For those of us who constantly have to work with racks, both in the IT world and the AVL world, cage nuts are a necessary evil. If you don’t know what a cage nut is and why they’ve been the bane of many a system techs existence, check this picture out.
That little innocent looking thing in between 23 and 24 is a cage nut. A cage nut is a nut that has springy arms around 2 sides that lock it into the square holes on a rack.
Why People Hate Cage Nuts
Putting them in by hand instead of using pliers gets to be an exercise in frustration, especially when you’ve got a full rack.
I can’t tell you the number of times these suckers sprung out of the hole and disappeared somewhere in the deep recesses of the rack never to be found again.
Taking them out is a whole other realm of hell. You have to use a small flat-bladed screwdriver to release the wings. Then the thing will spring out of the hole and…see above. Often when you release the cage nuts, the wings are so flimsy it seems that they’re meant for one-time use.
On top of all of this, there’s the not too big of a problem (ha ha) of attempting to balance whatever piece of hardware that you need to secure to the rack, while you’re putting in the rack screws to secure it.
A Better Solution: Rackstuds
Along comes the company Rackstuds (www.rackstuds.com), a New Zealand company that came up with a brilliant idea! What if, instead of cage nuts, you created a stud assembly?
Sometimes, some things are so simple and effective you wonder why we’ve ever done things any other way!
Rackstuds are color-coded, non-conducting fiber thermoplastic studs that have incredible strength (156 kgs or 343 lbs). They can be installed in any rack with EIA square-punched holes of 9.33mm and 9.8mm variations. They can be installed and removed without any tools and they make installation of rack components a breeze.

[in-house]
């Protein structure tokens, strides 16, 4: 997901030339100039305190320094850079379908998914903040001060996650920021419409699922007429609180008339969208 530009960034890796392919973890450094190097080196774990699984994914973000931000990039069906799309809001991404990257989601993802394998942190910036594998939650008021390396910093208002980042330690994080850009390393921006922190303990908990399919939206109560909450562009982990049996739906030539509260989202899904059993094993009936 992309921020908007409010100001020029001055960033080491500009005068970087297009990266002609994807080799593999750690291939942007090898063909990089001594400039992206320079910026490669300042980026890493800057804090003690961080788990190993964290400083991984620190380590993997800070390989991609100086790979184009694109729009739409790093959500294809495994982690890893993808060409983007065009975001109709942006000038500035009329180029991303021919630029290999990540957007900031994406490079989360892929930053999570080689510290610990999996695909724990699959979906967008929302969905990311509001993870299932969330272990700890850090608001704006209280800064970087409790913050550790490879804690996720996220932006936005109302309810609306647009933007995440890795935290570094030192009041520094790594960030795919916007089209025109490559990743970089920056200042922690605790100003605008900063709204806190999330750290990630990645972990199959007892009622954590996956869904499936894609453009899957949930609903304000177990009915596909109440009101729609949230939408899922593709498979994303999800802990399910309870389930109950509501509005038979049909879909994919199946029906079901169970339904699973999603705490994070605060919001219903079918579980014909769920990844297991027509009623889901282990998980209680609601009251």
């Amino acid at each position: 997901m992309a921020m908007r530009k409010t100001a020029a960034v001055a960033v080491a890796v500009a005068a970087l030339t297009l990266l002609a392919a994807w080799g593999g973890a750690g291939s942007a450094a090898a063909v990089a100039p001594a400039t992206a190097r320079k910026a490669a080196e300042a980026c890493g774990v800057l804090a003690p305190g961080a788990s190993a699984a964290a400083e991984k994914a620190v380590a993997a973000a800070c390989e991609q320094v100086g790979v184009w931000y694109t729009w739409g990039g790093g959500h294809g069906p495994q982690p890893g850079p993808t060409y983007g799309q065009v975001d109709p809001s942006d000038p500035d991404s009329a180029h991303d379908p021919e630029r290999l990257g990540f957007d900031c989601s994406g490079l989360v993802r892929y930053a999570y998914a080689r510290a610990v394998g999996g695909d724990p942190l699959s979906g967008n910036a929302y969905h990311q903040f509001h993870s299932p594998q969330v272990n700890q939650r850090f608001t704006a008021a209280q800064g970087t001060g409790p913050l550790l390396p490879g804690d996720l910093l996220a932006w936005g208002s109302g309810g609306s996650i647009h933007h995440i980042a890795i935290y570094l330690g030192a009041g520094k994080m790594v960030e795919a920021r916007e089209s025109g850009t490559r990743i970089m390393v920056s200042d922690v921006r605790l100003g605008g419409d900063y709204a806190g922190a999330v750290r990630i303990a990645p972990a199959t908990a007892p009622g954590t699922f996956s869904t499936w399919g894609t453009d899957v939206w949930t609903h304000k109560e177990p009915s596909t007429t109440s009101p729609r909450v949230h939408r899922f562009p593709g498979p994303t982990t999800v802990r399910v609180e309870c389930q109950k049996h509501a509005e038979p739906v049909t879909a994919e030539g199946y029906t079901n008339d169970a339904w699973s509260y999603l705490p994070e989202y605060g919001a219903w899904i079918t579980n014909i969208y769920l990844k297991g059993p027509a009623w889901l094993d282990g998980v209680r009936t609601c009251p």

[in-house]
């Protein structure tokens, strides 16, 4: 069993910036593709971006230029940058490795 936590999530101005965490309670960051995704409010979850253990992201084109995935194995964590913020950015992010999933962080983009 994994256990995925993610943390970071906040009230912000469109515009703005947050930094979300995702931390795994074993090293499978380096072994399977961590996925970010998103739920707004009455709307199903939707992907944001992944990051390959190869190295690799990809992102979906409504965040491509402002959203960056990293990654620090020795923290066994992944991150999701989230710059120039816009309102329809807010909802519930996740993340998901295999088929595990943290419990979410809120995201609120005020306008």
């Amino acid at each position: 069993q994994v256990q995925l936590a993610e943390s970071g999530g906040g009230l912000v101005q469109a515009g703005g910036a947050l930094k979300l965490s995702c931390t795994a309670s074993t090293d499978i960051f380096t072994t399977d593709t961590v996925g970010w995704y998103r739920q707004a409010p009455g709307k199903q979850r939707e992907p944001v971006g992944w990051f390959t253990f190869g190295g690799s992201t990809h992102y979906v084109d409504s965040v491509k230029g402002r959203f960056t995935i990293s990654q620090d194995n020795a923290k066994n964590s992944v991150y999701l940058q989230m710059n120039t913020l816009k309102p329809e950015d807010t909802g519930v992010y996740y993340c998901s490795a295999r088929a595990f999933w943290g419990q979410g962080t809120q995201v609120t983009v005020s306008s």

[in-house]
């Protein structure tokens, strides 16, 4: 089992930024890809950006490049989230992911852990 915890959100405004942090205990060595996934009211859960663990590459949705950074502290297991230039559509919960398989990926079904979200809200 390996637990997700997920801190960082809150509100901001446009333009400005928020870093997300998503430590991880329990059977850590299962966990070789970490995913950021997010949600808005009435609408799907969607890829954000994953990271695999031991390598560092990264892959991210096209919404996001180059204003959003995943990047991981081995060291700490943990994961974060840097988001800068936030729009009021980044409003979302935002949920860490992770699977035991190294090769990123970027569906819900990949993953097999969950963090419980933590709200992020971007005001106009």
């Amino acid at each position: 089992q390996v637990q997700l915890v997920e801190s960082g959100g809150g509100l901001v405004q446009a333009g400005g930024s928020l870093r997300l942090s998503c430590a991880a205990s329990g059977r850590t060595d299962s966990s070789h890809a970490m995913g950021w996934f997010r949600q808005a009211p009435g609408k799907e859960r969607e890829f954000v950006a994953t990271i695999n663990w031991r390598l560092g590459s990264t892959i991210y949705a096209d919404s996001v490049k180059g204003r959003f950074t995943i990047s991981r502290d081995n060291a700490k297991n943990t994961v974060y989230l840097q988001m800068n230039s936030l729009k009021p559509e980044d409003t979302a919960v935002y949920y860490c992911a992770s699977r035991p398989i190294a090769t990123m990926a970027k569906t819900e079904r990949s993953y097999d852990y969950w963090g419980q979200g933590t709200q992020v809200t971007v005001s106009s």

This is what the two different versions look like with their components. There are 3 parts to each Rackstud. The stud itself (red ones work with most racks, blue ones with thicker rails), the keeper (yellow) and the nut (black).
Installing them is easy.
- Insert the stud sideways into the square rack hole.
- Snap the Yellow keeper over the stud.
- Install the equipment.
- Tighten the nut.
I borrowed the next 3 pictures from their site to show the installation process.
Rackstuds even has instructions and a video tutorial on their site to help you out: https://rackstuds.com/tutorials/
Here’s their video:
Testing these, it took me less than half my normal time to install and hang equipment as opposed to using cage nuts. And, thanks to Rackstuds, my vocabulary while I’m installing rack equipment will stay G-rated!
Rackstuds especially shined in a rack that only has one rack unit space left and I needed to fit something into it.
Downsides? Only one and it’s not really a downside other than aesthetic. If you’re adding Rack Studs to an existing rack that uses cage nuts, the yellow keeper will stick out by a couple of millimeters so that piece of equipment won’t sit flush against the rack rails, like the others.
Pricing is comparable to quality cage nut assemblies, perhaps a few bucks more. For me, totally worth it. You can buy them through Amazon or other locations:
Get Them for Free
For a short time, Rackstuds is having a limited giveaway just for Behind the Mixer readers. You can get one of the following:
- 4-pack (up to 20 packs to be given away)
- 100-pack of red (1 pack)
- 100-pack of blue (1 pack)
To be entered, you must tweet out the below:
Check out Rackstuds - no more wasted time with cage nuts and rack mounting! @rackstuds https://rackstuds.com/ Click To Tweet
Thought? Questions? Comments?